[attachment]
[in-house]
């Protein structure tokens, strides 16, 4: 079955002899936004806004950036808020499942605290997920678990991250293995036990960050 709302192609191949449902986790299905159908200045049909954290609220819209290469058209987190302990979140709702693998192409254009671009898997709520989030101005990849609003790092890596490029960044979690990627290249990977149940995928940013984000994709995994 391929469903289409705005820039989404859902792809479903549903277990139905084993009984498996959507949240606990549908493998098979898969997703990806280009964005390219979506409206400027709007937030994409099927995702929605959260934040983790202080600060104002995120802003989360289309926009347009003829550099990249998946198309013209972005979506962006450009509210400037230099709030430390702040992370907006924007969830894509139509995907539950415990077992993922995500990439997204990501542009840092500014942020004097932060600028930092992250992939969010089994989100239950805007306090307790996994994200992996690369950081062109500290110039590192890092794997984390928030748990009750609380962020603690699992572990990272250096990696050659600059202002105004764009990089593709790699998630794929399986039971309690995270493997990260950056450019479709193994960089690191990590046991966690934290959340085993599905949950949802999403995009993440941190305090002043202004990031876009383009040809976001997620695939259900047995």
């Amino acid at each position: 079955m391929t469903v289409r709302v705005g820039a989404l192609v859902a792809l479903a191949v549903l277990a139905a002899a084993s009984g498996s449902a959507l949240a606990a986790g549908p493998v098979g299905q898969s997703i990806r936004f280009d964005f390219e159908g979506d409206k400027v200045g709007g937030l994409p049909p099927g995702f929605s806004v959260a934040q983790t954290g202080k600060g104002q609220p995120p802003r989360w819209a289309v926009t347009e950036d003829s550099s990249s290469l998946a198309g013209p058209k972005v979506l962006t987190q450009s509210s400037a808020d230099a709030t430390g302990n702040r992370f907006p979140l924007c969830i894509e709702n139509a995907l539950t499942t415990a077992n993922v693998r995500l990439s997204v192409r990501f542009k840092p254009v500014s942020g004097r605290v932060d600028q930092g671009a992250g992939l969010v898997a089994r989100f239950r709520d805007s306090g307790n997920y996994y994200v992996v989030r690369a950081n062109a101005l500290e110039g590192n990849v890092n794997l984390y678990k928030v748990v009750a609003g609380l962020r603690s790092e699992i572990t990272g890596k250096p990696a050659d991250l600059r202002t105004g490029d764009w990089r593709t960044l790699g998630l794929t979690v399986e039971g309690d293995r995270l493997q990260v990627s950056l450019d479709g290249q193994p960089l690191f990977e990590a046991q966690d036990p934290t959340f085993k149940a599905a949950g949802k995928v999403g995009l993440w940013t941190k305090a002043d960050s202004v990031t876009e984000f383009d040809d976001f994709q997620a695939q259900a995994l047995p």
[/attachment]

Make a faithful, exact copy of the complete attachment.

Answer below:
[in-house]
């Protein structure tokens, strides 16, 4: 079955002899936004806004950036808020499942605290997920678990991250293995036990960050 709302192609191949449902986790299905159908200045049909954290609220819209290469058209987190302990979140709702693998192409254009671009898997709520989030101005990849609003790092890596490029960044979690990627290249990977149940995928940013984000994709995994 391929469903289409705005820039989404859902792809479903549903277990139905084993009984498996959507949240606990549908493998098979898969997703990806280009964005390219979506409206400027709007937030994409099927995702929605959260934040983790202080600060104002995120802003989360289309926009347009003829550099990249998946198309013209972005979506962006450009509210400037230099709030430390702040992370907006924007969830894509139509995907539950415990077992993922995500990439997204990501542009840092500014942020004097932060600028930092992250992939969010089994989100239950805007306090307790996994994200992996690369950081062109500290110039590192890092794997984390928030748990009750609380962020603690699992572990990272250096990696050659600059202002105004764009990089593709790699998630794929399986039971309690995270493997990260950056450019479709193994960089690191990590046991966690934290959340085993599905949950949802999403995009993440941190305090002043202004990031876009383009040809976001997620695939259900047995």
């Amino acid at each position: 079955m391929t469903v289409r709302v705005g820039a989404l192609v859902a792809l479903a191949v549903l277990a139905a002899a084993s009984g498996s449902a959507l949240a606990a986790g549908p493998v098979g299905q898969s997703i990806r936004f280009d964005f390219e159908g979506d409206k400027v200045g709007g937030l994409p049909p099927g995702f929605s806004v959260a934040q983790t954290g202080k600060g104002q609220p995120p802003r989360w819209a289309v926009t347009e950036d003829s550099s990249s290469l998946a198309g013209p058209k972005v979506l962006t987190q450009s509210s400037a808020d230099a709030t430390g302990n702040r992370f907006p979140l924007c969830i894509e709702n139509a995907l539950t499942t415990a077992n993922v693998r995500l990439s997204v192409r990501f542009k840092p254009v500014s942020g004097r605290v932060d600028q930092g671009a992250g992939l969010v898997a089994r989100f239950r709520d805007s306090g307790n997920y996994y994200v992996v989030r690369a950081n062109a101005l500290e110039g590192n990849v890092n794997l984390y678990k928030v748990v009750a609003g609380l962020r603690s790092e699992i572990t990272g890596k250096p990696a050659d991250l600059r202002t105004g490029d764009w990089r593709t960044l790699g998630l794929t979690v399986e039971g309690d293995r995270l493997q990260v990627s950056l450019d479709g290249q193994p960089l690191f990977e990590a046991q966690d036990p934290t959340f085993k149940a599905a949950g949802k995928v999403g995009l993440w940013t941190k305090a002043d960050s202004v990031t876009e984000f383009d040809d976001f994709q997620a695939q259900a995994l047995p």